How To Install a USALS Motor - Condensed Version

Discussion in 'Free To Air (FTA) Discussion' started by KE4EST, May 18, 2016.

  1. #1 KE4EST, May 18, 2016
    Last edited: May 18, 2016
    How to install a USALS Motor

    A Condensed Guide By

    Michael Graves, KE4EST

    1. First and very important. Make absolutely sure your pole or mast is plumb. You can get away with a mast that is off a little when only aiming at one satellite for a fixed dish, but NOT with a motor used for tuning several satellites. If ground mounted make sure you have a good stout pole. If not, when the weight of your motor and dish move to the East and West most satellites from your location, the pole will twist or pull and move it out of plumb. If using a mast such as a J-Pole it is very important to use 2-3 supporting arms to keep it very stable.

    2. Mount your motor on the pole, making sure to evenly tighten the 4 nuts that hold the motor to the pole. If these are not done evenly you can pull the motor out of level, or bend the thin metal motor bracket. At this point do not full tighten the 4 bolts holding the motor to the pole. Just tighten them snug enough to keep the motor from sliding down the pole but loose enough so the whole motor assembly can be rotated on the pole by hand, with a little force.

    3. Set the latitude setting on your motor to the latitude of your location. This should not have to be touched again. Sometimes this has to be tweaked just a hair, but for now set it and do not touch it again, throughout the rest of this tutorial.

    4. Now mount your dish on the motor, making sure to put the through hole bolt through the motor arm and dish assembly. Yes, I am aware that some motors do not have one. It is a good idea to drill a hole and add one. This keeps the dish from sliding on the motor arm. Over time even if the dish is tightened very good, it can still move just a bit, with use and temperature extremes. This can give you headaches down the road.

    5. Now look in the manual that came with your motor and set your dish elevation per the formula in the manual. The elevation will be different than what it would be if mounting the dish by itself for fixed satellite operation.

    6. Set the skew for your LNBF to zero (0). As the motor turns it will be moving the whole dish including LNBF of course where it needs to go. For this reason, no need to set a skew on your LNBF.

    7. Now for the reason for not fully tightening the motor bracket. Using a compass or smart phone app of your choice, move the whole motor/dish assembly on the pole so the dish is pointing to what looks to be pretty close to your true south. Leave the motor bracket nuts still loose enough to turn at this point.

    8. Now using good quality RG-6 coax, run a jumper from your LNBF to the motor where it says LNB IN or LNBF. Now run another jumper from the other port on the motor to your receiver. It is imperative that you can see a signal and quality meter while you are tuning the dish. If you do not have a good quality meter, then run an extension cord and set up a small TV and receiver at the dish site. IMPORTANT, even if you have a meter, at this point you still need to hook up to your receiver.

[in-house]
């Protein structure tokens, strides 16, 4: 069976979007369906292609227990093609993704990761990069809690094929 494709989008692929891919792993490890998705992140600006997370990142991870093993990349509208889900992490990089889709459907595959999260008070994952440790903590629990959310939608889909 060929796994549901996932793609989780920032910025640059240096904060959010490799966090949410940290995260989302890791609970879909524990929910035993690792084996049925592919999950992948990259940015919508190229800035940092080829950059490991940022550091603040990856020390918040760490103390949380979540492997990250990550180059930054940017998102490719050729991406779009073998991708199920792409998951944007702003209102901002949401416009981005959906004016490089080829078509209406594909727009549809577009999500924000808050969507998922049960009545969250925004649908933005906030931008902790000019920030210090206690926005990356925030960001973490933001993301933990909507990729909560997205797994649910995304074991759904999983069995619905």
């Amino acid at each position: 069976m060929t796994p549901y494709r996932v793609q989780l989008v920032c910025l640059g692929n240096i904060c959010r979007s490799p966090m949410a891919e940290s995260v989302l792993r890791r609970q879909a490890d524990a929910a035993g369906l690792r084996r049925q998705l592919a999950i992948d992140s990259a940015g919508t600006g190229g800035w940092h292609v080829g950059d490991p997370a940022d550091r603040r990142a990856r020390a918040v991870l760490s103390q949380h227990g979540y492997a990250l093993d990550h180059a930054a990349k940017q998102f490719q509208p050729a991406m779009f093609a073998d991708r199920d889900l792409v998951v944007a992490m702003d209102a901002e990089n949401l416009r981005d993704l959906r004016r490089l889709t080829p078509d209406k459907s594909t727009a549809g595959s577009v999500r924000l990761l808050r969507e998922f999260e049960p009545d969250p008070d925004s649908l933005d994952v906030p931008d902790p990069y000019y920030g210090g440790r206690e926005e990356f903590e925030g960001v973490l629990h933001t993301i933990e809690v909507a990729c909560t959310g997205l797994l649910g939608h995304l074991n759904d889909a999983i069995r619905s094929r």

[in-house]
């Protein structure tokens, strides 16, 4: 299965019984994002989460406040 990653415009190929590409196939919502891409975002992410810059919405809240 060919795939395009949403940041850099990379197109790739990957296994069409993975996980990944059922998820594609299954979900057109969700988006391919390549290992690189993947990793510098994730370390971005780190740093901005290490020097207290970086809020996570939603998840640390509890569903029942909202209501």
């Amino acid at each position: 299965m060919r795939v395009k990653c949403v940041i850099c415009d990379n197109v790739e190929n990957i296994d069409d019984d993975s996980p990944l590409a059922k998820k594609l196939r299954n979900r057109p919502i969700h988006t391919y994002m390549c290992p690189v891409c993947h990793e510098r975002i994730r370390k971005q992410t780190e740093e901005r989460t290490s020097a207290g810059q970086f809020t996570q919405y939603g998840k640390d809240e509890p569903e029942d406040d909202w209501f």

9. Go into the menu on your receiver and choose the closest satellite to your latitude. So let’s say your longitude is 86.1. Now let’s look and see what satellite is active and close. If you go to or and look you will see that is 87W. So now go in your receiver and select 87W Ku. Then for the settings for that satellite make sure you select or manually input a known current active transponder on your chosen satellite. Also enter Horizontal or Vertical and the known symbol rate. You can look at the above websites for active transponders. You can also get on the forum at and go to the FTA section and ask. “Hey guys can someone tell me an active transponder for satellite xx.x°W?........”. Now, go on down and make sure your LO or “Local Oscillator” is set for your LNBF you are using. If you have a standard LNBF for North America that will be 10750. If you have a universal LNBF you need to set your LO to 10600 and turn 22kHz tone on. Also for universal you can set the LO to 9750/10600 and in most receivers this will automatically turn on 22kHz and grey it out so you cannot turn it off.

    10. CRITICAL STEP (That most miss their first time). Next, this is why you need your receiver hooked up at this time: Go down in your settings for your chosen satellite to the motor setting. Select USALS and then hit OK/select button normally while USALS is highlighted. This will bring up a menu to enter your longitude and latitude. This needs to be entered in decimal format and not degrees, minutes and seconds. You can go to, use your smart phone, use your GPS, etc to find your exact longitude and latitude. Once entered and you exit this menu most receivers will issue a command and you will see your motor move. It may not move much. It will depend on how far off of zero the satellite you chose is located. Note there is a little scale behind the rotating shaft on your motor this should be on zero to start with. If it is not, in the USALS menu issue the goto zero command and then start over with step 10. Also make note that this is the only time you will have to enter your longitude and latitude. Once you are set-up and running you have to go into the different satellites you want to view and set them for USALS so the receiver and motor know that is what you want to happen to use that satellite. You will not however have to enter your coordinates again.